A hash calculator can be several things but, in a very broad sense, refers to a program or function that accepts some type of input and then runs that input through an algorithm to create an output value, such as a large number or a block of symbols. The term often is used in data transmission to refer to a program that creates a type of key with an algorithm so anyone receiving the data transmitted can use the same algorithm to get the same key to see if the data arrived intact and unmodified. In computer programming, the term "hash calculator" can be used to indicate a hash function that turns some type of data into a hash key that then is processed by another algorithm to create an index into an array in which the information can be stored. Although both concepts of the calculator are similar, the results are very different and usually are not interchangeable. One common property of a hash calculator, regardless of its use, is that the hash value generated will always be the identical for a given piece of data, regardless of where or when the program is run.
At its core, a hash calculator is just a program or function that creates a hash from some data. A hash is just a word for a value and can be anything from a number to a string of hundreds of alphanumeric characters, depending on how it is being used. The data that are added to a hash calculator to create a hash also can be almost anything. When used for error checking in data transmission, the source for a hash value usually is a complete document or data file, such as an email or an image file. In programming, because the hash value is used to determine where data records are stored in a hash table, the input value usually is some part of a data record that is unique, such as the last name of a person, a phone number or an account number.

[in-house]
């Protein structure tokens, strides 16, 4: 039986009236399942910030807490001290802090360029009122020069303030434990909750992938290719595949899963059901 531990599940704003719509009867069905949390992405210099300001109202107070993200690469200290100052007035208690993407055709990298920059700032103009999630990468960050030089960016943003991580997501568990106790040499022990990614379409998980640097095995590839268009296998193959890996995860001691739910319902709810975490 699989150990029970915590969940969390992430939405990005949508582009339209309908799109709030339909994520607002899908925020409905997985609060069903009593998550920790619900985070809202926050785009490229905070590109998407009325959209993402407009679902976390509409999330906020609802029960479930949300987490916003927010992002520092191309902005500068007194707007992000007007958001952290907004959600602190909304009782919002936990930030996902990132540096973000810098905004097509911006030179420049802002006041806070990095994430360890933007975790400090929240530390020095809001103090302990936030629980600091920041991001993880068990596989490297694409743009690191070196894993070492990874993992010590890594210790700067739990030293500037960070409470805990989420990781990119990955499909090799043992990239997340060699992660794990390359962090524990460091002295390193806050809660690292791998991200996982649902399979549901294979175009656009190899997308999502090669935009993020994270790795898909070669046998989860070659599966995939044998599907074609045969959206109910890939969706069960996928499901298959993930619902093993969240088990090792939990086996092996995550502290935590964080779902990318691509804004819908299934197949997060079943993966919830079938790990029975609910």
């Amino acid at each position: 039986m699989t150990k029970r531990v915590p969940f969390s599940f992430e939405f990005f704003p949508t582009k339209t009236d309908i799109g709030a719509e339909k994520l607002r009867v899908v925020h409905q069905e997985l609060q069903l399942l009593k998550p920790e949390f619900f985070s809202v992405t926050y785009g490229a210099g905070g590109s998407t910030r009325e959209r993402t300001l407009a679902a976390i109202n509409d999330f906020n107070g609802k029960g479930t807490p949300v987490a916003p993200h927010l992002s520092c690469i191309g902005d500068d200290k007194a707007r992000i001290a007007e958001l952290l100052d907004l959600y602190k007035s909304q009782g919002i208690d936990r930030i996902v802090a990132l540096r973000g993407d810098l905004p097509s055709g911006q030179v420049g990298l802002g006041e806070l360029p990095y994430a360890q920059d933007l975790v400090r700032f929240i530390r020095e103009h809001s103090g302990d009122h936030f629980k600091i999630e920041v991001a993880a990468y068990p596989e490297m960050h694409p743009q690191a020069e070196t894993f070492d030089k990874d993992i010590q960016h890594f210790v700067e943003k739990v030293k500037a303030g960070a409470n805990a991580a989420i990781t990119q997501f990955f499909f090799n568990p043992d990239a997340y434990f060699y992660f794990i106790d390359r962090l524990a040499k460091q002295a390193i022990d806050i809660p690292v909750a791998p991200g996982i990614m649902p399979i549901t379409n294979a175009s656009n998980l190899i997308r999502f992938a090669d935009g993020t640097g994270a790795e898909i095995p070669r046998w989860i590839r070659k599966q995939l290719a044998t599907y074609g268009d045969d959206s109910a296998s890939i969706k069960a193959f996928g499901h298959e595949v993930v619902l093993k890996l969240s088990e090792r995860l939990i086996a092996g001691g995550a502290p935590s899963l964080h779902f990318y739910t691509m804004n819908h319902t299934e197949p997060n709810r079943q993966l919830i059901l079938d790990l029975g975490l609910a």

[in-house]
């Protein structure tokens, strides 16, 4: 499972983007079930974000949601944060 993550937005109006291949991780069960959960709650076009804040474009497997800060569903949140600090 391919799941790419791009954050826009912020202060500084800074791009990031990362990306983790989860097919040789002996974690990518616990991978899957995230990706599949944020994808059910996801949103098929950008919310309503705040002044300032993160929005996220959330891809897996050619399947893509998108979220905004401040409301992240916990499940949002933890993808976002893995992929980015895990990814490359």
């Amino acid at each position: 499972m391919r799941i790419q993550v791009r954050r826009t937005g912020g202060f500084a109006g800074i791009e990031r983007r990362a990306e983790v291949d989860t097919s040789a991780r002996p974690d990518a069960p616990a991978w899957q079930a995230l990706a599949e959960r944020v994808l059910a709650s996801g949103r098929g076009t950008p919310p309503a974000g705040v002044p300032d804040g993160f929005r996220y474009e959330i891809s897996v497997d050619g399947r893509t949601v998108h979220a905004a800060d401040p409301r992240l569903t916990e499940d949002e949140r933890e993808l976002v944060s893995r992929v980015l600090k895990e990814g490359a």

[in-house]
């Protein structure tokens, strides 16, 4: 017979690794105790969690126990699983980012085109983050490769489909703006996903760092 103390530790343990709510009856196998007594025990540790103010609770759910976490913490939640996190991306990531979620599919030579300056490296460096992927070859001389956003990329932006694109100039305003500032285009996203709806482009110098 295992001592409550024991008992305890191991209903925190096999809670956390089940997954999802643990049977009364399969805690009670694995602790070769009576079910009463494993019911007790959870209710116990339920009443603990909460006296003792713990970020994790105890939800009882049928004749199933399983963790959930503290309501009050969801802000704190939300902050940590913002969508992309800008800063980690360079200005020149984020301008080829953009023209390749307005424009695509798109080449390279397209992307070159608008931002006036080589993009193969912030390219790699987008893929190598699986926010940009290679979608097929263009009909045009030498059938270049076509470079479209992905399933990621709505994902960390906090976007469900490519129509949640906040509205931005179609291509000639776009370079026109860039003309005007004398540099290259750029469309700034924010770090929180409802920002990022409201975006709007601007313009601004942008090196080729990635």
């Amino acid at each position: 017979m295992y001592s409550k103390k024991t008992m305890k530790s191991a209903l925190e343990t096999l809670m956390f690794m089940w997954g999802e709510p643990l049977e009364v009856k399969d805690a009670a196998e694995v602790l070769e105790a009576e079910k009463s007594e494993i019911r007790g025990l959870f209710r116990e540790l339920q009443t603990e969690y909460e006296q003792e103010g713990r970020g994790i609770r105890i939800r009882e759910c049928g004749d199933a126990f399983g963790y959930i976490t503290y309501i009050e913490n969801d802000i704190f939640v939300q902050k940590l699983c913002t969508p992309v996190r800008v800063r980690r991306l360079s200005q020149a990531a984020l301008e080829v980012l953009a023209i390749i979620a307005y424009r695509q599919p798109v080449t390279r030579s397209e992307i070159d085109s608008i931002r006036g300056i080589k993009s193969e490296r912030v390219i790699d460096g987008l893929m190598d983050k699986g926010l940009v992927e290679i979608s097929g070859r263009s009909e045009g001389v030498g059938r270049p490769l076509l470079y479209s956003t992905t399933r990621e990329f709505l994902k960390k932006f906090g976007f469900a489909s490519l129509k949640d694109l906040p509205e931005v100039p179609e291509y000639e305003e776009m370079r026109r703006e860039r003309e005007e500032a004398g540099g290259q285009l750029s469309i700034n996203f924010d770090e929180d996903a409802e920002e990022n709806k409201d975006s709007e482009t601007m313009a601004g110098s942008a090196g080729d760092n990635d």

In the case of data transmission, a hash calculator uses any one of hundreds of different mathematical algorithms to create the unique hash value for the information being transmitted. This can be something as simple as adding all the values of all the bytes in a file, in which case the hash value is the sum. It also can be much more complex, involving counting blocks of bits or redundantly processing different sequences of numbers. One of the most important aspects of any hash algorithm, however, is that the resulting hash value must always be the same if the same data is used as input. This concept means that, if a file is transmitted with its own calculated hash value, then the receiver of the data can use a hash calculator with the same algorithm to determine if the hash values for the data match, verifying that the data were received intact and without errors or changes.
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In programming, the term "hash calculator" frequently is used to describe a function that converts a piece of datum into a hash value. Unlike data transmission, the number generated by the calculator in this instance is not necessarily used for verification but to calculate an index into a hash table where the information will be stored. An intermediary hash value is calculated to allow for a larger number of data records to be predictably placed into a smaller hash table, with some records generating the same values under certain circumstances. Both the algorithm used to calculate a hash value and the data used as input are fairly arbitrary for a hash table and usually application-specific.